Music Reviews
Where You Go To I Go Too

Lindstrom Where You Go To I Go Too

(Smalltown Supersound) Rating - 9/10

The track lengths are the first thing you notice about Norwegian Hans-Peter Lindstrøm's debut LP: 30 minutes, 10 minutes, 16 minutes. In case you hadn't guessed, this is epic stuff. Anyone familiar with Lindstrøm's earlier releases will know his sound was already pretty expansive, career highlight I Feel Space exemplifying the disco beats wrapped around endlessly growing layers of sweeping space excess that have made his name. Where You Go To I Go Too is the natural evolution of this sound, each new layer given time to develop and stand out amongst the chaos. The record brings to mind the epic '70s disco of Giorgio Moroder and Cerrone; the music only stops when you flip the vinyl over.

The title track is an immense achievement, managing to stay fresh for half an hour without ever stepping too far from Lindstrøm's signature sound. At no point does he need to resort to vocals or strings or indeed any gimmick, this is one groove explored to its absolute fullest. Around 15 minutes there's the breakdown, the beat dropping away, ambience and random blasts of percussion crawl in, eventually a crowd claps with anticipation and then, after teasing it for what seems like an eternity, the main riff returns and brings the sort of euphoria normally reserved for the best of club nights. The desire to jump up and point excitedly at a DJ who just isn't there is palpable. It really is that exciting.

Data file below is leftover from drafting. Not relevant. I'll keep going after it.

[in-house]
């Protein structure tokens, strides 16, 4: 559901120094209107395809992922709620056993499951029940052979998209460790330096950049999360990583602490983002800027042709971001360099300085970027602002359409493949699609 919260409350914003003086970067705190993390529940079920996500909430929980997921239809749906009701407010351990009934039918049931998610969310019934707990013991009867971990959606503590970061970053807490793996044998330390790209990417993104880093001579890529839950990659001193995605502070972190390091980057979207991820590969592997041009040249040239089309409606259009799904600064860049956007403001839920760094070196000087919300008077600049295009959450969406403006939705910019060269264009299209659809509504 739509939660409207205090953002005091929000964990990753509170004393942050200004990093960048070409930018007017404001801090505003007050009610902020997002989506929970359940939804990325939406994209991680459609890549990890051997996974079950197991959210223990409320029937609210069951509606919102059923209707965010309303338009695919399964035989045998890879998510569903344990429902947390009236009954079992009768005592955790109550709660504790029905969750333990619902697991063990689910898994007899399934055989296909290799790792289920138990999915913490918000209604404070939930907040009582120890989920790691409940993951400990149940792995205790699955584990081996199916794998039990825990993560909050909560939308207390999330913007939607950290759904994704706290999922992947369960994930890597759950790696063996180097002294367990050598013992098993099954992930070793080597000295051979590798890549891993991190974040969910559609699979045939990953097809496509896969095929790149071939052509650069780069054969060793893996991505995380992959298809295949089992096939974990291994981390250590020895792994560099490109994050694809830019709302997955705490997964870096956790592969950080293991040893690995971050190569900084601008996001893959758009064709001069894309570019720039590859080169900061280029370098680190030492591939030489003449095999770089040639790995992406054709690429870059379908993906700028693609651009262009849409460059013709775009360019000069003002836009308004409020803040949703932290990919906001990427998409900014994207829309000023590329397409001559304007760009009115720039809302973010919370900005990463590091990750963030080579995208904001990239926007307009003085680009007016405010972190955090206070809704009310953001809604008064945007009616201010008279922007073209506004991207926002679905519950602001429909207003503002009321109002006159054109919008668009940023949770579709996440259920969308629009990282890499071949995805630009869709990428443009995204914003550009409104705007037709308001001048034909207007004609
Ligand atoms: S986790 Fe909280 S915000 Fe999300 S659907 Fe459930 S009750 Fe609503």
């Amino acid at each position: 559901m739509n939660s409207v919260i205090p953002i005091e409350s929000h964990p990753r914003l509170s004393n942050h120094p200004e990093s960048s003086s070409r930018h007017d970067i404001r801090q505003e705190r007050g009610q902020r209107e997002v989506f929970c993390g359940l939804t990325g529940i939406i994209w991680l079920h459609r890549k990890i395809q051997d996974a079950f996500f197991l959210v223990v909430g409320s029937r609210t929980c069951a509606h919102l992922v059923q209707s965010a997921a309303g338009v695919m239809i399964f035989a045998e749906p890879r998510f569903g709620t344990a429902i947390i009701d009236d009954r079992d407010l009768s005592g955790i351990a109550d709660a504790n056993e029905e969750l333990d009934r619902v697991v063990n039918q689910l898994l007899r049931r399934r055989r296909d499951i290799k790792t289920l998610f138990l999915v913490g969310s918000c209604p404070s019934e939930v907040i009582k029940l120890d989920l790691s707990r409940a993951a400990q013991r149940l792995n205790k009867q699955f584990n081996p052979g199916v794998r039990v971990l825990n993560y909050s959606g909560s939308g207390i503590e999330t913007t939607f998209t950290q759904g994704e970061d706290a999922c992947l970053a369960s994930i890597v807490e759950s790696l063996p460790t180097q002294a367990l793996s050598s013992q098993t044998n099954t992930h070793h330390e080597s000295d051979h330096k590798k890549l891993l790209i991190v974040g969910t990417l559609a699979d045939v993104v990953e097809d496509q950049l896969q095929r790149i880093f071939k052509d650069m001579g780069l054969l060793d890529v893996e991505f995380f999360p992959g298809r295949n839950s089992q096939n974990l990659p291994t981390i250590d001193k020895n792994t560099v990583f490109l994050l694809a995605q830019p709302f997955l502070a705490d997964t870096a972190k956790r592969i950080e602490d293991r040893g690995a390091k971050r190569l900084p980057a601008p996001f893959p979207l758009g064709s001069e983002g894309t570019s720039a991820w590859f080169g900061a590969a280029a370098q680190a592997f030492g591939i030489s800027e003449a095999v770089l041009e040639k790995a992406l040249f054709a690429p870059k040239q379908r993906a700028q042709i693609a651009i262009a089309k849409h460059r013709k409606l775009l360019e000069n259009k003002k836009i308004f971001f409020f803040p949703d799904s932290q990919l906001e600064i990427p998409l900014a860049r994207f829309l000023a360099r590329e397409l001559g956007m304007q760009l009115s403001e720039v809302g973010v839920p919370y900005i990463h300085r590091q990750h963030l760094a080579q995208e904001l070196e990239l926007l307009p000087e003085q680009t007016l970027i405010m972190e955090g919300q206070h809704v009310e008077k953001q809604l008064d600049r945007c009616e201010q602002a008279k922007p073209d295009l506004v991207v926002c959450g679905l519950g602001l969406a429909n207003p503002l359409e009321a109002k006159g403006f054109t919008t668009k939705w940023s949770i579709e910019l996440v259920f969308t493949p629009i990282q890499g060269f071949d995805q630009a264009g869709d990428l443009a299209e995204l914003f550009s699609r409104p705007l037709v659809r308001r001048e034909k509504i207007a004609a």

So yes, Where You Go To I Go Too is one of the finest pieces of music I have heard in years. I feel I should say something about the 30 minute playtime and how therefore it won't appeal to everyone, but honestly if you have any affinity for the kind of modern disco here then it shouldn't be an issue. Although I have no personal experience with moving any faster than a saunter, it brings to mind LCD Soundsystem's Nike endorsed workout epic 45:33, so if that's your kind of thing maybe it will provide a nice alternative down at the gym. There's even some heavy breathing half way through to remind you to take a rest. Maybe.

In all honesty, I'd be happy were the title track all there is, not least because the remaining two songs pale in comparison. There's nothing particularly bad about either, Grand Ideas is maybe a little short on invention and The Long Way Home a little too saccharine for its own good, but both are still solid songs. It's just that you cant quite shake that first track. But this is hardly deal-breaking stuff, think of this as the longest single you've ever heard. Nobody buys singles for the B-side, and as A-sides go, Where You Go To I Go Too is absolutely essential.